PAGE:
The king commissioned the Marquis de Pombal to rebuild the city. He redesigned the city in a simple grid fashion to ensure its safety in future earthquakes. The resulting neoclassical streetscape of Biaxa is the silver lining.

Later Pombal when Prime Minister also abolished slavery in Portugal and its colonies.


The heart of Lisbon, redesigned by Pombal, begins with the grand Praça do Comércio. Seen as the entrance to the city this square was the scene of the assassination of the last King and Prince Royal in 1908. While we were there, a great TV screen playing World Cup fixtures entertained the crowds of a different era.

The square is framed by two curving monumental colonnades which meet at the Triumphal Arch. Leading from the arch into the city proper is the pedestrianized Rua Augusta thronged with shoppers, tourist and of course, their accompanying buskers.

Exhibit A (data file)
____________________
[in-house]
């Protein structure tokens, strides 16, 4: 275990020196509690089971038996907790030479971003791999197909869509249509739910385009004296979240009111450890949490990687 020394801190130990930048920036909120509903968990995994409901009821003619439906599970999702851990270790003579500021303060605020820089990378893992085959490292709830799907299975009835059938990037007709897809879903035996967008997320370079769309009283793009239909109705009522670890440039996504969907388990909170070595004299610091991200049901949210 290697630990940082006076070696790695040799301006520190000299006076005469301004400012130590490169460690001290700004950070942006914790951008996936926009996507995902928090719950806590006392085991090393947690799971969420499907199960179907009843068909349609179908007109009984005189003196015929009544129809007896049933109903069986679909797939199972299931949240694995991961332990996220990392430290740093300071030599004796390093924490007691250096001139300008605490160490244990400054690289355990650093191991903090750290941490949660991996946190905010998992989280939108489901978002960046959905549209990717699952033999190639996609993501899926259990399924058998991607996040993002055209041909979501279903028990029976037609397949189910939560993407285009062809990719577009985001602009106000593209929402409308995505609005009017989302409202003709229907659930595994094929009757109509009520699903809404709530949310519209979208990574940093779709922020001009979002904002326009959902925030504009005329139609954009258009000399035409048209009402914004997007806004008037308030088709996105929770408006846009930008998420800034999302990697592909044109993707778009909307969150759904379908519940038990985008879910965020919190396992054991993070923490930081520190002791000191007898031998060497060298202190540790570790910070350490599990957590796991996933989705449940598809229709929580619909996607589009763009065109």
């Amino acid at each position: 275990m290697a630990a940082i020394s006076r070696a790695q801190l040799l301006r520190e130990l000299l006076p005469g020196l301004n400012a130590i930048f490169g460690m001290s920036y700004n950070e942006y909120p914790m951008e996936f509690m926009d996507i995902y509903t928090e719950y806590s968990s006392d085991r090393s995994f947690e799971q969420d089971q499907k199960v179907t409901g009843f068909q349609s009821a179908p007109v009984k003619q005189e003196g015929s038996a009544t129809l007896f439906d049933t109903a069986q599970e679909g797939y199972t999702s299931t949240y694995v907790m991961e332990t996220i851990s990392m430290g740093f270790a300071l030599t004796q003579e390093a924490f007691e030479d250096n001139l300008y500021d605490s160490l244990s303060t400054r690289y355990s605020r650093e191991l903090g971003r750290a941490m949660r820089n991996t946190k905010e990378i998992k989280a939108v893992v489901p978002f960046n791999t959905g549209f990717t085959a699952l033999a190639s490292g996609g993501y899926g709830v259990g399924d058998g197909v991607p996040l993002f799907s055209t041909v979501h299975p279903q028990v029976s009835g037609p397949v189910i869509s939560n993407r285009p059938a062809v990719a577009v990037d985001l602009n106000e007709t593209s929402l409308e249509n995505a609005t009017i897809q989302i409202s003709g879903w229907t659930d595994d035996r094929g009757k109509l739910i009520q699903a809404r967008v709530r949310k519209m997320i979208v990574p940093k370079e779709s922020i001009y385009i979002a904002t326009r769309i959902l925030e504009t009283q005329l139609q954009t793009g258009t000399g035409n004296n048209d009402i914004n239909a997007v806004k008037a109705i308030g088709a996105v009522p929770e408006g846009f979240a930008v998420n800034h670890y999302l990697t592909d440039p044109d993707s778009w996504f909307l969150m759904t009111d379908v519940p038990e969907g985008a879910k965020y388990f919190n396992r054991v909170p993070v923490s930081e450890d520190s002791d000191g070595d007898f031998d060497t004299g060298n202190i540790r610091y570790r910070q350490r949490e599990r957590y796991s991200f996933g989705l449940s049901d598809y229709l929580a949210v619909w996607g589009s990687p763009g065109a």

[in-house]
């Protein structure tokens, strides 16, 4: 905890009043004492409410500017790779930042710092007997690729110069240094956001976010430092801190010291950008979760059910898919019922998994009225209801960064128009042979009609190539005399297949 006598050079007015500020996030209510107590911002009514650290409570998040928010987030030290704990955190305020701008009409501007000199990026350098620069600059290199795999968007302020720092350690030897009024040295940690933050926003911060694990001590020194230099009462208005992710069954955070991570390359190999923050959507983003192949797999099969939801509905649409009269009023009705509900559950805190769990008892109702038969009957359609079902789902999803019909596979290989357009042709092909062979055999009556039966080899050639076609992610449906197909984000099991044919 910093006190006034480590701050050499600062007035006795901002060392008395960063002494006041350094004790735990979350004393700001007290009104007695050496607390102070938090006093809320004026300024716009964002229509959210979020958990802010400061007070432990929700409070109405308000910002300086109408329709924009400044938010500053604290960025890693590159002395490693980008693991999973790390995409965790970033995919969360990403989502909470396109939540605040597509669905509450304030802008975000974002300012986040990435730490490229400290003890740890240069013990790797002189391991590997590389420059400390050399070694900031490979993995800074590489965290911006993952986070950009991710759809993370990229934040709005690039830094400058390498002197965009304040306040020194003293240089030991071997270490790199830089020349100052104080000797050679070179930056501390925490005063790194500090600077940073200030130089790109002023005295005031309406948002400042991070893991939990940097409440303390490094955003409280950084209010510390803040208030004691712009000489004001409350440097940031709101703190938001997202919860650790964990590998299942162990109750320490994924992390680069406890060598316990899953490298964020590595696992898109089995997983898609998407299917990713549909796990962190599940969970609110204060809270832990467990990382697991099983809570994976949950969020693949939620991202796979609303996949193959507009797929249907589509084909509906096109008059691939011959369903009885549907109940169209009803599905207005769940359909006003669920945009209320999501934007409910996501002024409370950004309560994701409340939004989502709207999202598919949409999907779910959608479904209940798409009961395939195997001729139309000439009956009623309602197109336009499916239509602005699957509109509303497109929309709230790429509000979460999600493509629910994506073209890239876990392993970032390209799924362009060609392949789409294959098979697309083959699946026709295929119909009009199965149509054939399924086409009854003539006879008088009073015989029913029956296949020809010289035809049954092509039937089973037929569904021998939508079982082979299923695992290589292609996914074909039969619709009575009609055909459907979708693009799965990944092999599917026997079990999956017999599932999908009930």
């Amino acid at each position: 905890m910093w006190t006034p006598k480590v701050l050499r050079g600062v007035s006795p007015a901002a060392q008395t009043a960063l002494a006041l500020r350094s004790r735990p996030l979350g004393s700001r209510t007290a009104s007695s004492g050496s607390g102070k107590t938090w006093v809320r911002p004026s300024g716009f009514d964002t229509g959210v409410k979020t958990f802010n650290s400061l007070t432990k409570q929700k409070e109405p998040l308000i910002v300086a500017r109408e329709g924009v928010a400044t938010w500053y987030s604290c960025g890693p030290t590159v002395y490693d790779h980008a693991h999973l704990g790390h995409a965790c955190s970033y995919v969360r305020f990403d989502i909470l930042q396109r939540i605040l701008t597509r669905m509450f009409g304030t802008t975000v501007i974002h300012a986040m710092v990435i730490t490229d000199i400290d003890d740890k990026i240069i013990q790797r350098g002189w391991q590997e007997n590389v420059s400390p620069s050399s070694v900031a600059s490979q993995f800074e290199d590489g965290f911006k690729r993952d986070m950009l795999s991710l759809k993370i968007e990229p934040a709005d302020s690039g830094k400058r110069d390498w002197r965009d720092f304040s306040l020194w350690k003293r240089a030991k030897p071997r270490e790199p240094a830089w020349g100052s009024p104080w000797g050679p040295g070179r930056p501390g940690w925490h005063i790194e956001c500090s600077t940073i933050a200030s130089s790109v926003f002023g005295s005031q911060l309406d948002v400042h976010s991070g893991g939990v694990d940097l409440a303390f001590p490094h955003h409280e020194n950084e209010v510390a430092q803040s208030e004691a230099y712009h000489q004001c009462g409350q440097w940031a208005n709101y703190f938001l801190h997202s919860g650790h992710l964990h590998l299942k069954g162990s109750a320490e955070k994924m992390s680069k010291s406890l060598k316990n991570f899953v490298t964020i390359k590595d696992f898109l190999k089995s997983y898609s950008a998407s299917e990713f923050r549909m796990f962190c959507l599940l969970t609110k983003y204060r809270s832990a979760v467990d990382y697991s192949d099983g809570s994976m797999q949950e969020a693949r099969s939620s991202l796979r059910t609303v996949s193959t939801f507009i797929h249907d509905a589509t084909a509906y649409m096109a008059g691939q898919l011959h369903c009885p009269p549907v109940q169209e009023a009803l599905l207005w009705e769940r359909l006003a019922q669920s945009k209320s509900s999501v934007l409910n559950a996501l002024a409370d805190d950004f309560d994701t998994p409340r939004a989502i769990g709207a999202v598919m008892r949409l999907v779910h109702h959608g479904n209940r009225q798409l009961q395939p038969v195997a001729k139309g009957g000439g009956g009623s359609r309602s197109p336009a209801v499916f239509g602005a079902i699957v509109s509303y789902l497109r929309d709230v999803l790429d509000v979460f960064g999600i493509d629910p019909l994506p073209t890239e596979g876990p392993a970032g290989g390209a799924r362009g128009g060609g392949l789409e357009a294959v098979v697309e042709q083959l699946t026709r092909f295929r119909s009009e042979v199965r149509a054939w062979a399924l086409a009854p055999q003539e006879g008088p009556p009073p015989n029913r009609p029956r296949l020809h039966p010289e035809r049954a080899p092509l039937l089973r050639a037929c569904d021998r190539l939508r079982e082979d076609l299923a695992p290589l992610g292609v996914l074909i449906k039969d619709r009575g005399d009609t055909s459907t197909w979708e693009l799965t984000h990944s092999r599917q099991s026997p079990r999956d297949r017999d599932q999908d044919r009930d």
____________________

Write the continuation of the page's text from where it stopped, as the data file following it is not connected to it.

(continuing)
The Arch and restorations, a sign of a thriving city


Wonder what a faux American Indian busker did for his supper


A whole classical ensemble busking


On another pedestrian street, Rua Garrett, there’s the oldest continuously operating bookshop in the world, Bertrand, which dates to 1732. A few doors down, the art nouveau A Brasileira, is the first coffee shop in the city, opening in 1905

Past the end of the Rua Augusta is the very large Praca Dom Pedro IV where one can watch the world go by sipping a cocktail at an elegant outdoor café or even visit a shop that sells overpriced tins of sardines stamped with the year of one’s birth.


The Alfama neighbourhood

Some commentator wrote that Lisboetas carry around with them a sense of saudad or profound melancholy and nostalgia. It may well be that the old people who lived under the dictatorship and subsequent hardship do emanate this feeling but I saw little to support that in the modern city.

However great melancholy is expressed in the music Lisbon is famous for, the Fado. The home of the Fado is Alfama, the steep neighbourhood of red-tiled houses and narrow lanes that was established by the Moors in the 8th century. Here are real neighbourhoods of the city where washing is strung out in tiny squares and older people chat from window to window as if the wandering tourists did not exist.